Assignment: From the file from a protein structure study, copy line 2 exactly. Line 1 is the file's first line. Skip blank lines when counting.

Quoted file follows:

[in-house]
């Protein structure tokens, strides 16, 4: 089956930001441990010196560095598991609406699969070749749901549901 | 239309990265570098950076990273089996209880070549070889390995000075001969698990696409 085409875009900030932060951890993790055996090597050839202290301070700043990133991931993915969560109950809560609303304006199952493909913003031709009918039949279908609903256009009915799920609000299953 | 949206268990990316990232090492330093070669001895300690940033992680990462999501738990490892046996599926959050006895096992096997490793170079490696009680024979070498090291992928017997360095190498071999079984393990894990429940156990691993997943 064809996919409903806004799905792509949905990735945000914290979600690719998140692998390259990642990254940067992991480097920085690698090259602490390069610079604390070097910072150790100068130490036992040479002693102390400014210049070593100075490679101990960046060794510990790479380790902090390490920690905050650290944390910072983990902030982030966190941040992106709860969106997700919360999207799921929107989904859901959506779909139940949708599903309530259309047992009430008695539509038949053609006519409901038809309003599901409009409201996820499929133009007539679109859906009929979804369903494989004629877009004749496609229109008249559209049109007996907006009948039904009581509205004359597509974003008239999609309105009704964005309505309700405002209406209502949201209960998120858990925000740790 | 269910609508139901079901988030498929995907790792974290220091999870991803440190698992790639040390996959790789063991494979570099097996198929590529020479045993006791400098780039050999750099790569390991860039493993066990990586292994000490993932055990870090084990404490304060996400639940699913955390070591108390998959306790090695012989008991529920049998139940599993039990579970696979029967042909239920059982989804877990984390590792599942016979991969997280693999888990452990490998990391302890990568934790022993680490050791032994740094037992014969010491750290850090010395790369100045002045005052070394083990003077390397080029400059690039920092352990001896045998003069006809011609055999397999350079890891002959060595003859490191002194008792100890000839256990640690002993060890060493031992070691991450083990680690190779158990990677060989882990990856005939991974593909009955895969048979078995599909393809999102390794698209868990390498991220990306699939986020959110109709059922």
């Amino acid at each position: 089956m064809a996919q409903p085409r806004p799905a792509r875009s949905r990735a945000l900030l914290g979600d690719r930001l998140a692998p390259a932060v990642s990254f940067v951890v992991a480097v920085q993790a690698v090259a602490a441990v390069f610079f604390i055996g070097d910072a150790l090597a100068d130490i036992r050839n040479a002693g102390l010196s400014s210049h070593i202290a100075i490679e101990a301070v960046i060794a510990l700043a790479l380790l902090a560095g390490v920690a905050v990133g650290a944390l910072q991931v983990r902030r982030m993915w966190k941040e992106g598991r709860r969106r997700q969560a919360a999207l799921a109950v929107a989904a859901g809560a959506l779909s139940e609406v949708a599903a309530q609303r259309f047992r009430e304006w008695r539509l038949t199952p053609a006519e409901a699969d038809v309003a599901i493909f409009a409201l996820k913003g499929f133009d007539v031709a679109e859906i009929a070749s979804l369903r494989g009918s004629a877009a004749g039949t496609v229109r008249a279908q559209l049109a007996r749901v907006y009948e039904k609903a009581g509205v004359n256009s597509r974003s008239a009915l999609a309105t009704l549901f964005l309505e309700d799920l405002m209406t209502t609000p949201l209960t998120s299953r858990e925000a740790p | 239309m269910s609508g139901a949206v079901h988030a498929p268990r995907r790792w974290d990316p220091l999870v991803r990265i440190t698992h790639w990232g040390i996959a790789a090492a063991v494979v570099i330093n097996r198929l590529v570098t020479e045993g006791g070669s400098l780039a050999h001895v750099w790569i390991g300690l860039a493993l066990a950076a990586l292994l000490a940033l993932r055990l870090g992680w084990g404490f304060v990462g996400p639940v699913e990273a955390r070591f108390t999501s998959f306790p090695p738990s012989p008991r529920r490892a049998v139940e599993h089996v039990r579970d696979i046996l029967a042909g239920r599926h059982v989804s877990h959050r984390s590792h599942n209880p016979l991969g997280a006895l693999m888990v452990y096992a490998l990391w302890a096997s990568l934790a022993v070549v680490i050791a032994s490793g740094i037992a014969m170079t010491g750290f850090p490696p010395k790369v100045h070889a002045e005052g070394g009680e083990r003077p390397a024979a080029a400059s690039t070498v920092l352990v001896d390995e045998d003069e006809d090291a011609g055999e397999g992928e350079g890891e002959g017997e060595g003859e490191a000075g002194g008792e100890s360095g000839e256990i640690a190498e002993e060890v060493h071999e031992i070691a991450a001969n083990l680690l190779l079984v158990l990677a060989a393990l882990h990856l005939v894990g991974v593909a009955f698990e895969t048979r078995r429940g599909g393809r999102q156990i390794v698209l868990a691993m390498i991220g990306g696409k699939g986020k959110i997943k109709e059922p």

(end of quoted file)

């Protein structure tokens, strides 16, 4: 089956930001441990010196560095598991609406699969070749749901549901 | 239309990265570098950076990273089996209880070549070889390995000075001969698990696409 085409875009900030932060951890993790055996090597050839202290301070700043990133991931993915969560109950809560609303304006199952493909913003031709009918039949279908609903256009009915799920609000299953 | 949206268990990316990232090492330093070669001895300690940033992680990462999501738990490892046996599926959050006895096992096997490793170079490696009680024979070498090291992928017997360095190498071999079984393990894990429940156990691993997943 064809996919409903806004799905792509949905990735945000914290979600690719998140692998390259990642990254940067992991480097920085690698090259602490390069610079604390070097910072150790100068130490036992040479002693102390400014210049070593100075490679101990960046060794510990790479380790902090390490920690905050650290944390910072983990902030982030966190941040992106709860969106997700919360999207799921929107989904859901959506779909139940949708599903309530259309047992009430008695539509038949053609006519409901038809309003599901409009409201996820499929133009007539679109859906009929979804369903494989004629877009004749496609229109008249559209049109007996907006009948039904009581509205004359597509974003008239999609309105009704964005309505309700405002209406209502949201209960998120858990925000740790 | 269910609508139901079901988030498929995907790792974290220091999870991803440190698992790639040390996959790789063991494979570099097996198929590529020479045993006791400098780039050999750099790569390991860039493993066990990586292994000490993932055990870090084990404490304060996400639940699913955390070591108390998959306790090695012989008991529920049998139940599993039990579970696979029967042909239920059982989804877990984390590792599942016979991969997280693999888990452990490998990391302890990568934790022993680490050791032994740094037992014969010491750290850090010395790369100045002045005052070394083990003077390397080029400059690039920092352990001896045998003069006809011609055999397999350079890891002959060595003859490191002194008792100890000839256990640690002993060890060493031992070691991450083990680690190779158990990677060989882990990856005939991974593909009955895969048979078995599909393809999102390794698209868990390498991220990306699939986020959110109709059922």